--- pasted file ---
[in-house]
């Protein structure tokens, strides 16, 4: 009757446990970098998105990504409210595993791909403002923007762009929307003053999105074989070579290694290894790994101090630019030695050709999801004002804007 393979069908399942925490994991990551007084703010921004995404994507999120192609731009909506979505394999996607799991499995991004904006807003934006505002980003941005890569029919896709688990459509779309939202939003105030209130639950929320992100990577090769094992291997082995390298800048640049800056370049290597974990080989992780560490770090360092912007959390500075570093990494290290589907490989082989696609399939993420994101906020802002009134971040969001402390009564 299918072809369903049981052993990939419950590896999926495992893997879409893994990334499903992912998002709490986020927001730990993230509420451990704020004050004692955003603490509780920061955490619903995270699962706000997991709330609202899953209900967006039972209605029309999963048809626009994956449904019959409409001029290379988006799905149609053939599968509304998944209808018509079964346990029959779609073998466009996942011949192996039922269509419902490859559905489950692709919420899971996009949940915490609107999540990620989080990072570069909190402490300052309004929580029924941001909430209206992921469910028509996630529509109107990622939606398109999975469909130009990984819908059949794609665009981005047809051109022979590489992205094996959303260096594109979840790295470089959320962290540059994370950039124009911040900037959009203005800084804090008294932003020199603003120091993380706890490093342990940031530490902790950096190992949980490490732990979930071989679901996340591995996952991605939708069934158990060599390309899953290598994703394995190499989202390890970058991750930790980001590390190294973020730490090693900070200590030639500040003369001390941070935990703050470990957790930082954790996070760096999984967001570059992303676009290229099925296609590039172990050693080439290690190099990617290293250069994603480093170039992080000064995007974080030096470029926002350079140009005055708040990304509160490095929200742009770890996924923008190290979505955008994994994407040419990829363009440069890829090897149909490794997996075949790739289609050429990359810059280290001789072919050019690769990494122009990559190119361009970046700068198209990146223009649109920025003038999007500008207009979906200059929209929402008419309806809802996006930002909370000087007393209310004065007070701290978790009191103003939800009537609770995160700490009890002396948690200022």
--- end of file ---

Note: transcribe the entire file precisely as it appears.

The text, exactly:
[in-house]
């Protein structure tokens, strides 16, 4: 009757446990970098998105990504409210595993791909403002923007762009929307003053999105074989070579290694290894790994101090630019030695050709999801004002804007 393979069908399942925490994991990551007084703010921004995404994507999120192609731009909506979505394999996607799991499995991004904006807003934006505002980003941005890569029919896709688990459509779309939202939003105030209130639950929320992100990577090769094992291997082995390298800048640049800056370049290597974990080989992780560490770090360092912007959390500075570093990494290290589907490989082989696609399939993420994101906020802002009134971040969001402390009564 299918072809369903049981052993990939419950590896999926495992893997879409893994990334499903992912998002709490986020927001730990993230509420451990704020004050004692955003603490509780920061955490619903995270699962706000997991709330609202899953209900967006039972209605029309999963048809626009994956449904019959409409001029290379988006799905149609053939599968509304998944209808018509079964346990029959779609073998466009996942011949192996039922269509419902490859559905489950692709919420899971996009949940915490609107999540990620989080990072570069909190402490300052309004929580029924941001909430209206992921469910028509996630529509109107990622939606398109999975469909130009990984819908059949794609665009981005047809051109022979590489992205094996959303260096594109979840790295470089959320962290540059994370950039124009911040900037959009203005800084804090008294932003020199603003120091993380706890490093342990940031530490902790950096190992949980490490732990979930071989679901996340591995996952991605939708069934158990060599390309899953290598994703394995190499989202390890970058991750930790980001590390190294973020730490090693900070200590030639500040003369001390941070935990703050470990957790930082954790996070760096999984967001570059992303676009290229099925296609590039172990050693080439290690190099990617290293250069994603480093170039992080000064995007974080030096470029926002350079140009005055708040990304509160490095929200742009770890996924923008190290979505955008994994994407040419990829363009440069890829090897149909490794997996075949790739289609050429990359810059280290001789072919050019690769990494122009990559190119361009970046700068198209990146223009649109920025003038999007500008207009979906200059929209929402008419309806809802996006930002909370000087007393209310004065007070701290978790009191103003939800009537609770995160700490009890002396948690200022």